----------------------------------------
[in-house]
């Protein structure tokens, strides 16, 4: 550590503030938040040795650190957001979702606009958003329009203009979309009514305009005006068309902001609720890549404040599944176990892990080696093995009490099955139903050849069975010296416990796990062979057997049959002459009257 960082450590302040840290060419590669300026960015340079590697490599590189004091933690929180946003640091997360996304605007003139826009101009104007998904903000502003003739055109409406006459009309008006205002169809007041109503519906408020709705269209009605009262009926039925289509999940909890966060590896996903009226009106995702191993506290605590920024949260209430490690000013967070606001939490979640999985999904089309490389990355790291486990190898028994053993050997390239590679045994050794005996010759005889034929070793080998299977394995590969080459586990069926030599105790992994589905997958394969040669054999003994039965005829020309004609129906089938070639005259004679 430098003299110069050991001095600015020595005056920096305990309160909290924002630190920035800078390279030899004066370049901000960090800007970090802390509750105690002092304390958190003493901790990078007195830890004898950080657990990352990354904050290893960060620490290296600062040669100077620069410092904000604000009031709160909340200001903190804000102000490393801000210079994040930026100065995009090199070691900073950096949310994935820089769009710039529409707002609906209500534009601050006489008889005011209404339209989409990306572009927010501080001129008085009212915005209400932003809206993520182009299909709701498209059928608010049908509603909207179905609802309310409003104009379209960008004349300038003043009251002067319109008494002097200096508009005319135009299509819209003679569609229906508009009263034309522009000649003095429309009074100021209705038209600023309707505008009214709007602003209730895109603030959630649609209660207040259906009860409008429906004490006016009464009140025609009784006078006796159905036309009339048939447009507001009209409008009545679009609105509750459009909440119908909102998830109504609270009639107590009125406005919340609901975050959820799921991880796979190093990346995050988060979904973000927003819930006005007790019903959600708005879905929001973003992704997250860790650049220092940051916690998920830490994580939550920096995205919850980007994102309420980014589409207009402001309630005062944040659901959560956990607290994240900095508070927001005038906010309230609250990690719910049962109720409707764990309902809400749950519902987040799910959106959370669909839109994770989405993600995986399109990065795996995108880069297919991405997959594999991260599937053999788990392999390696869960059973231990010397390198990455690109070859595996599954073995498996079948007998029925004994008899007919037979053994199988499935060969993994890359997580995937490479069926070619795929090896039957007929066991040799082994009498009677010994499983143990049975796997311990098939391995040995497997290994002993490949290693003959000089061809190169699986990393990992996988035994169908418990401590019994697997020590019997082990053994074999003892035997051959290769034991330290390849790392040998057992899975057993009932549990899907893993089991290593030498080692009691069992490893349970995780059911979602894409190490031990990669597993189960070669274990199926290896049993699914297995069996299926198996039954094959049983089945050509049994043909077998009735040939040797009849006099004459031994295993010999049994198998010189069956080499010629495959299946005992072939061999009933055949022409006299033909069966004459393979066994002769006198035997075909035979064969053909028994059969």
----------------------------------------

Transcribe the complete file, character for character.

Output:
[in-house]
């Protein structure tokens, strides 16, 4: 550590503030938040040795650190957001979702606009958003329009203009979309009514305009005006068309902001609720890549404040599944176990892990080696093995009490099955139903050849069975010296416990796990062979057997049959002459009257 960082450590302040840290060419590669300026960015340079590697490599590189004091933690929180946003640091997360996304605007003139826009101009104007998904903000502003003739055109409406006459009309008006205002169809007041109503519906408020709705269209009605009262009926039925289509999940909890966060590896996903009226009106995702191993506290605590920024949260209430490690000013967070606001939490979640999985999904089309490389990355790291486990190898028994053993050997390239590679045994050794005996010759005889034929070793080998299977394995590969080459586990069926030599105790992994589905997958394969040669054999003994039965005829020309004609129906089938070639005259004679 430098003299110069050991001095600015020595005056920096305990309160909290924002630190920035800078390279030899004066370049901000960090800007970090802390509750105690002092304390958190003493901790990078007195830890004898950080657990990352990354904050290893960060620490290296600062040669100077620069410092904000604000009031709160909340200001903190804000102000490393801000210079994040930026100065995009090199070691900073950096949310994935820089769009710039529409707002609906209500534009601050006489008889005011209404339209989409990306572009927010501080001129008085009212915005209400932003809206993520182009299909709701498209059928608010049908509603909207179905609802309310409003104009379209960008004349300038003043009251002067319109008494002097200096508009005319135009299509819209003679569609229906508009009263034309522009000649003095429309009074100021209705038209600023309707505008009214709007602003209730895109603030959630649609209660207040259906009860409008429906004490006016009464009140025609009784006078006796159905036309009339048939447009507001009209409008009545679009609105509750459009909440119908909102998830109504609270009639107590009125406005919340609901975050959820799921991880796979190093990346995050988060979904973000927003819930006005007790019903959600708005879905929001973003992704997250860790650049220092940051916690998920830490994580939550920096995205919850980007994102309420980014589409207009402001309630005062944040659901959560956990607290994240900095508070927001005038906010309230609250990690719910049962109720409707764990309902809400749950519902987040799910959106959370669909839109994770989405993600995986399109990065795996995108880069297919991405997959594999991260599937053999788990392999390696869960059973231990010397390198990455690109070859595996599954073995498996079948007998029925004994008899007919037979053994199988499935060969993994890359997580995937490479069926070619795929090896039957007929066991040799082994009498009677010994499983143990049975796997311990098939391995040995497997290994002993490949290693003959000089061809190169699986990393990992996988035994169908418990401590019994697997020590019997082990053994074999003892035997051959290769034991330290390849790392040998057992899975057993009932549990899907893993089991290593030498080692009691069992490893349970995780059911979602894409190490031990990669597993189960070669274990199926290896049993699914297995069996299926198996039954094959049983089945050509049994043909077998009735040939040797009849006099004459031994295993010999049994198998010189069956080499010629495959299946005992072939061999009933055949022409006299033909069966004459393979066994002769006198035997075909035979064969053909028994059969």